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The Pandemic Sparked a Golden Age of Crypto Scams

Depraved grifters compounded the misery of Covid-19 by defrauding Americans through bitcoin, NFTs, and meme stocks.

In June 2020, a few months after Covid-19 landed on America’s shores, a tech entrepreneur published an article in Forbes warning that pandemic conditions were leading to a dramatic rise in fraud and cybercrime. With much commerce, social life, and work moving online, she warned, scammers had more opportunities to extort innocent people. And with the advent of online payment networks and cryptocurrencies, it was easier than ever for criminals to steal and launder money from victims all over the world.

Almost two years later, the Department of Justice arrested the author of that article for her alleged participation in one of the largest money-laundering schemes of all time. According to court documents, Heather Morgan and her husband, Ilya Lichtenstein, were in possession of almost 100,000 bitcoin pilfered from Bitfinex, a popular cryptocurrency exchange, in 2016. At the time of the theft, the cache of bitcoins was worth about $70 million. When Morgan and Lichtenstein were arrested six years later, bitcoin’s value had soared, making the stolen tokens worth a remarkable $3.6 billion.

Within hours of their arrest, Morgan and Lichtenstein were catapulted into the realm of viral celebrity and semi-ironic folk heroes. The couple may have committed a crime, but they did so in such an apparently sloppy and extravagant fashion that online gawkers could not help but appreciate their antics. Subsequent reporting also revealed that Morgan and Lichtenstein had received a Paycheck Protection Program loan for $11,000 from the U.S. government. Even fraudsters holding billions in crypto won’t blush at the chance to abscond with a little more fiat.

With apologies to all-star scammers like Bernie Madoff and Fyre Festival’s Billy McFarland, Morgan and Lichtenstein may turn out to be the emblematic fraudsters of our age. From their ridiculous (and highly public) social media posts to their inscrutable decision to remain in Manhattan, rather than fleeing to a foreign jurisdiction, they project a bizarre lack of competence, which makes them fitting figureheads for an era defined by rampant corporate malfeasance, wage theft, and a surge in fraud and financial crimes. Borrowing from the investor Jim Chanos, whose successful short bets include Enron and Wirecard AG, we call it the golden age of fraud, and it potentially affects us all.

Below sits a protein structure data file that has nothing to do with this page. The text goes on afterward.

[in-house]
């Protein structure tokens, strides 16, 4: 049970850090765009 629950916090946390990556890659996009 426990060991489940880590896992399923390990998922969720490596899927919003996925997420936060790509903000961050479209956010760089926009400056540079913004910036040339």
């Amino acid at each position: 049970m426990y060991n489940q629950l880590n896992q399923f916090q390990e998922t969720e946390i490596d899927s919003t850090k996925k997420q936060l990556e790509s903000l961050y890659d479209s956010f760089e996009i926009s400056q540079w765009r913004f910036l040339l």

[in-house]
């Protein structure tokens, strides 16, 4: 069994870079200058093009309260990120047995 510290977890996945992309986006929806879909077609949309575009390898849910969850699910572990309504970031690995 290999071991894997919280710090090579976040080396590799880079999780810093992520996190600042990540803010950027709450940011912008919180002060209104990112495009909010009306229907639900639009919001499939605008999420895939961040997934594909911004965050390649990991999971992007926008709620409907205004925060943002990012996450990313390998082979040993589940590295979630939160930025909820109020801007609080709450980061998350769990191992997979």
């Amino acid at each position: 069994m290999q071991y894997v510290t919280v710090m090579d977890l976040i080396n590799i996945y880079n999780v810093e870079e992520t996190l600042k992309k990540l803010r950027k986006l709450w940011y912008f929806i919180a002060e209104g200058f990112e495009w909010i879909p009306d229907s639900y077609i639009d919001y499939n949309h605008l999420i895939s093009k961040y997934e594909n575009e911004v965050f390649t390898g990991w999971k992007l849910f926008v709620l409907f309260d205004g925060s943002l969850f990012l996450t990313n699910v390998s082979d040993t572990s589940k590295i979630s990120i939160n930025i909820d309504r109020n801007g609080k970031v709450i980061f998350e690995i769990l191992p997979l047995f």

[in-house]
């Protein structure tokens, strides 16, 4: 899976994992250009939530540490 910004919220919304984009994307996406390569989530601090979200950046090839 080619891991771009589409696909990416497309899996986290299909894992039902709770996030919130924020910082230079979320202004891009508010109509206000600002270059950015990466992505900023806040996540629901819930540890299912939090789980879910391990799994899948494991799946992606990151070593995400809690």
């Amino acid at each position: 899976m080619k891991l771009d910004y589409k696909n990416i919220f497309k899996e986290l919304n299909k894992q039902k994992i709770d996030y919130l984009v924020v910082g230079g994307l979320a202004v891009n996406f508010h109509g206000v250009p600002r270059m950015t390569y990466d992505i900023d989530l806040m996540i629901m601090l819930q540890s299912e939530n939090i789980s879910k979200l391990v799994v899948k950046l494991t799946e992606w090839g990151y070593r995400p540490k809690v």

A combination of Trump-era corporate impunity, liquidity provided by the Federal Reserve’s quantitative easing, abundant venture capital sloshing around the system, occasional stimulus checks, bored quarantined Americans, income inequality, and casino capitalism brought us to a place where financial scams and frauds are ubiquitous and valorized by some of the culture’s most familiar faces—a time when the main way to get ahead seems to be making reckless bets on potentially worthless digital assets. Next to sports gambling, which, thanks to a recent wave of state-led legalization is now available to about 100 million Americans, the fullest expression of this new age of fraud can be found in the increasingly celebrified world of crypto speculation, where technology and pop culture combine to make fraud a prominent, even essential feature of the landscape. It’s not uncommon for crypto enthusiasts to compare their projects to Ponzi schemes—and to do so proudly. A classic American scam is now being rehabilitated as a potential business model for the crypto economy, especially in the realm of DeFi (short for “decentralized finance”).

Crypto numbers can be unreliable—according to some studies, up to 90 percent of trading on most exchanges is “wash trading”: fake trades designed to generate a false impression of volume, which in turn attracts more traders and influences prices. But the numbers we do have, while approximate, speak to a booming industry defined largely by volatile speculation and fraud. In 2021, consumers spent an estimated $25 billion on non-fungible tokens, or NFTs (a crypto subindustry in which wash trading is also endemic). During the same period, DeFi scams robbed people of more than $10 billion. The crypto industry has seemingly endless cash (some endorsement deals involve crypto or company equity) to splash around on stadium naming rights, commercials with Matt Damon and LeBron James, and tech-industry talent. Mirroring aspects of multilevel marketing, in which participants are compelled to bring in new suckers through the door, crypto is both the preeminent get-rich-quick scheme of our time and mistrusted by many. That dissonance—where potential financial opportunity, however deceptively sold, meets extreme risk—is a hallmark of the golden age of fraud.